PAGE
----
Of all the lessons she learned during the eight-week Medical Student Summer Research Program (MSRP), Rose Castle, a rising second year at the University of Colorado School of Medicine who is interested in pursuing general surgery, drew her main takeaway outside the operating room.
Castle worked with mentor Thomas Robinson, MD, professor of surgery in the Division of GI, Trauma, and Endocrine Surgery and chief of surgery at the Rocky Mountain Regional VA Medical Center, on research considering different variables that could impact a surgery patient's post-operative recovery. What Castle learned, she says, is “how you can improve surgical outcomes from outside the OR, and in a patient-centered approach.”
Castle was one of 14 medical students who participated in the summer research program, working with mentors from the Department of Surgery on projects to engage with the full scope of the research process, from learning how to ask scientific questions to planning projects, producing abstracts, giving oral presentations, and writing manuscripts.
“We identified this opportunity to create more structure for medical students to achieve a couple of goals,” says Nicole Christian, MD, assistant professor of surgery and associate program director of the General Surgery Residency Program. “It’s an opportunity to learn the process of scholarly activity and how to take a research project from question to completion. It’s also an introduction to surgery.
“We see these students from across the country doing really incredible things, and we want to create more opportunities for our students to be academically productive and also get exposure to some clinical activities,” Christian adds.
Curriculum designed to give students broad range of experience
The program is the brainchild of Sarah Tevis, MD, assistant professor of surgery, who grew it from the experience she had mentoring an undergraduate student three summers ago.
“She only had eight weeks to spend with us, so we wrote out what we would need to do to help get her through her research project,” Tevis explains. The student began with learning how to do a literature review and present the results, and progressed through the steps of the research process to writing and presenting a paper.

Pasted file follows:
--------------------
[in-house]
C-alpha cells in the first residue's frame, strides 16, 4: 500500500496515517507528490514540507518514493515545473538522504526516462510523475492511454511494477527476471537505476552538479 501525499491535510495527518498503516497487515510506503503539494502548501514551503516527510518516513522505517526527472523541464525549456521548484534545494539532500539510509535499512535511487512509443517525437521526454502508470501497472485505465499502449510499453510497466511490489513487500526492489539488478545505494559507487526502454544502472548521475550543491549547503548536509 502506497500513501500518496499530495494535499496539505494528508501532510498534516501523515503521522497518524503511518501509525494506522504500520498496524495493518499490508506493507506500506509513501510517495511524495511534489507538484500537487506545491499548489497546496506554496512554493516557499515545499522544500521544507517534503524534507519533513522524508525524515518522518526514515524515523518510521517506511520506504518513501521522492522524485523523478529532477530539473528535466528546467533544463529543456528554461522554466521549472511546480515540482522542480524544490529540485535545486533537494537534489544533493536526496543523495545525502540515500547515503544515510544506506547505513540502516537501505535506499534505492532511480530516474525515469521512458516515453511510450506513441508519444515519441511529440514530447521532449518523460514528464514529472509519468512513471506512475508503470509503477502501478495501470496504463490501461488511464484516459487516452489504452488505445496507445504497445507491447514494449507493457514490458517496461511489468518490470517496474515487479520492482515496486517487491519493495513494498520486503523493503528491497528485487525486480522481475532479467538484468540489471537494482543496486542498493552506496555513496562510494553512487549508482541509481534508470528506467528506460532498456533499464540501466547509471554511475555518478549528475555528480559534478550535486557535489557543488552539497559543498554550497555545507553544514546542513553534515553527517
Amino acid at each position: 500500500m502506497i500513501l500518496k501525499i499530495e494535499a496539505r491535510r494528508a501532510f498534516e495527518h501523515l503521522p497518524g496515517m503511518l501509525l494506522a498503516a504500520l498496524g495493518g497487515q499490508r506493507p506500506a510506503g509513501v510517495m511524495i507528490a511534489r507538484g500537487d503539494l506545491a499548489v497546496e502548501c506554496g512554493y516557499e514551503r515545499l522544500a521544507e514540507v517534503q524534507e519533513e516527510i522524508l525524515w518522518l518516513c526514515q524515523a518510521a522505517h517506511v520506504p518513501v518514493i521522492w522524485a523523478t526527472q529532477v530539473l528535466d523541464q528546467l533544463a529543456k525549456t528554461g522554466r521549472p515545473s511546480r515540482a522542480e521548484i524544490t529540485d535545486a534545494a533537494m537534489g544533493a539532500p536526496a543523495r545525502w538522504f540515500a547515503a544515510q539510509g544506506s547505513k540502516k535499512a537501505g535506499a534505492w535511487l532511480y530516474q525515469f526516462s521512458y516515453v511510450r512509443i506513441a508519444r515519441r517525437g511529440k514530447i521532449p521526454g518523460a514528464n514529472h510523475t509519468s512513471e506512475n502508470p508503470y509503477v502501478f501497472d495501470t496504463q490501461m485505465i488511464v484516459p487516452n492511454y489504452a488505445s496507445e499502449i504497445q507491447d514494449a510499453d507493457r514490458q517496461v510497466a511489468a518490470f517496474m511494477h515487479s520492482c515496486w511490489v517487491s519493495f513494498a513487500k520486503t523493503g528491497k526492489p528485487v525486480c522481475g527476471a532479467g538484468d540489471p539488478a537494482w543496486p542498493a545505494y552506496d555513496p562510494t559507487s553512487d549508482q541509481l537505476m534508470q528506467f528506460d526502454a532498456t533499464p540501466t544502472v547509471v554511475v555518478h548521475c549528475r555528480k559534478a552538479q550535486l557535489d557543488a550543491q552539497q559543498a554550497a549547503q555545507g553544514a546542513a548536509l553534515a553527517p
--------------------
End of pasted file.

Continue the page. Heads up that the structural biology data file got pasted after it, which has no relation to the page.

Tevis had the idea to expand the curriculum she’d established for her mentee to a summer program for medical students to immerse in the research process with a Department of Surgery mentor. The curriculum also includes lectures and clinical observation, which could happen in-person this year. Tevis credits Department of Surgery Chair Richard D. Schulick, MD, MBA, FACS, for supporting the program and encouraging its expansion to include a symposium and guest speaker this year.
“Students participate in didactic sessions that are taking a research project from conception to completion, how to do a literature review, how to write a manuscript,” Christian says. “It also incorporates things like attending tumor boards, and a mortality/morbidity conference, plus it’s an opportunity for students to clinically see what the profession is really like.”
The program gives priority to rising second-year students during the admission process. At the end of the eight-week program, students give an oral or poster presentation at the Summer Student Research Symposium, which was held virtually on August 2.
“The opportunity to present at the MSRP symposium was the first formal platform I have been given and was the perfect setting to practice before taking on a larger conference,” Castle says.
Symposium speaker encouraged students to cultivate gratitude
This year’s symposium was special, Tevis says, because it featured keynote speaker Brenessa Lindeman, MD, MEHP, assistant professor of surgery and associate designated institutional official for the clinical learning environment at the University of Alabama at Birmingham.
She spoke candidly about the challenges of work-life balance and the multifaceted stresses that may accompany pursuing a career in surgery.
“Maybe you find that you have difficulty relaxing, a hard time allocating time for family or loved ones,” Lindeman said. “Maybe you feel often like you’re not doing enough and you may not set healthy boundaries. This has been described as the triad of compulsiveness. It’s a cycle of doubt and guilt and exaggerated sense of responsibility.”
While Lindeman acknowledged that there are no easy answers or fixes, she encouraged the students to build a daily practice of gratitude stemming from mindfulness, beginning each day with gratitude for five people in their lives for whom they feel gratitude for broad-ranging reasons.
Following her address, each of the MSRP participants gave presentations on research topics ranging from how delays in surgery affect melanoma outcomes to patient comprehension of breast pathology report terminology, opportunities for improvement in patient-reported outcome measures in a burn clinic, and optimizing outcomes in recurrent UTIs in renal transplant recipients. MSRP participant Rabbia Imran won best oral presentation and Hannah Kyllo won for best poster.
“A goal of the program is that students will present their research at a conference,” Christian says. “So most students will continue working with their mentors into the fall semester.”
For Castle, that means continuing to research the use of new walking aids on ambulation levels at one month following an elective inpatient operation. And while the research experience has been extremely meaningful, she says, “the chance to work so closely with such impressive physicians, such as my mentor Dr. Robinson and my small group leader Dr. Tevis, was so inspiring toward my future goals and aspirations.”